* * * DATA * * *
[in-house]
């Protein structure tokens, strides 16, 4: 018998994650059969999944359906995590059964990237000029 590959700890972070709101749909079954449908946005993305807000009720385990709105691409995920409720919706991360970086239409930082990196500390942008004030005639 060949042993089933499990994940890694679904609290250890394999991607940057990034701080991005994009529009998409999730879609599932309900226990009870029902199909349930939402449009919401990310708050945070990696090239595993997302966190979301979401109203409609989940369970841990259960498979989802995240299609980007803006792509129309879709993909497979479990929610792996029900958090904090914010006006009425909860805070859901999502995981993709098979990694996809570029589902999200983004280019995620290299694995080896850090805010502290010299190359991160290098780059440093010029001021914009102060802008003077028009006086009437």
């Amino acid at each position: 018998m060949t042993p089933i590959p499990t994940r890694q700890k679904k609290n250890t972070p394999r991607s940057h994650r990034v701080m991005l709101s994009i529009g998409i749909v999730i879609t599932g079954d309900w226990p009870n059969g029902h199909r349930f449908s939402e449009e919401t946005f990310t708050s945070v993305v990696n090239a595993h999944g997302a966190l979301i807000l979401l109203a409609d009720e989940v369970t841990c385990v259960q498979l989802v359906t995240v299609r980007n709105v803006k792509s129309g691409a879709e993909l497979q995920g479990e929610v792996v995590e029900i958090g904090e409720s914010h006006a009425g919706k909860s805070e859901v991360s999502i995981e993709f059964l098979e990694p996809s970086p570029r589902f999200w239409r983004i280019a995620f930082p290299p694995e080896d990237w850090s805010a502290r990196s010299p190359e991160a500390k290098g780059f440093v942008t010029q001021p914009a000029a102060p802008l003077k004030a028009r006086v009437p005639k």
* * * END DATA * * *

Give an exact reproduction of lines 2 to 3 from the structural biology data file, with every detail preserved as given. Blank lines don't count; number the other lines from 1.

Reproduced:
């Protein structure tokens, strides 16, 4: 018998994650059969999944359906995590059964990237000029 590959700890972070709101749909079954449908946005993305807000009720385990709105691409995920409720919706991360970086239409930082990196500390942008004030005639 060949042993089933499990994940890694679904609290250890394999991607940057990034701080991005994009529009998409999730879609599932309900226990009870029902199909349930939402449009919401990310708050945070990696090239595993997302966190979301979401109203409609989940369970841990259960498979989802995240299609980007803006792509129309879709993909497979479990929610792996029900958090904090914010006006009425909860805070859901999502995981993709098979990694996809570029589902999200983004280019995620290299694995080896850090805010502290010299190359991160290098780059440093010029001021914009102060802008003077028009006086009437």
């Amino acid at each position: 018998m060949t042993p089933i590959p499990t994940r890694q700890k679904k609290n250890t972070p394999r991607s940057h994650r990034v701080m991005l709101s994009i529009g998409i749909v999730i879609t599932g079954d309900w226990p009870n059969g029902h199909r349930f449908s939402e449009e919401t946005f990310t708050s945070v993305v990696n090239a595993h999944g997302a966190l979301i807000l979401l109203a409609d009720e989940v369970t841990c385990v259960q498979l989802v359906t995240v299609r980007n709105v803006k792509s129309g691409a879709e993909l497979q995920g479990e929610v792996v995590e029900i958090g904090e409720s914010h006006a009425g919706k909860s805070e859901v991360s999502i995981e993709f059964l098979e990694p996809s970086p570029r589902f999200w239409r983004i280019a995620f930082p290299p694995e080896d990237w850090s805010a502290r990196s010299p190359e991160a500390k290098g780059f440093v942008t010029q001021p914009a000029a102060p802008l003077k004030a028009r006086v009437p005639k």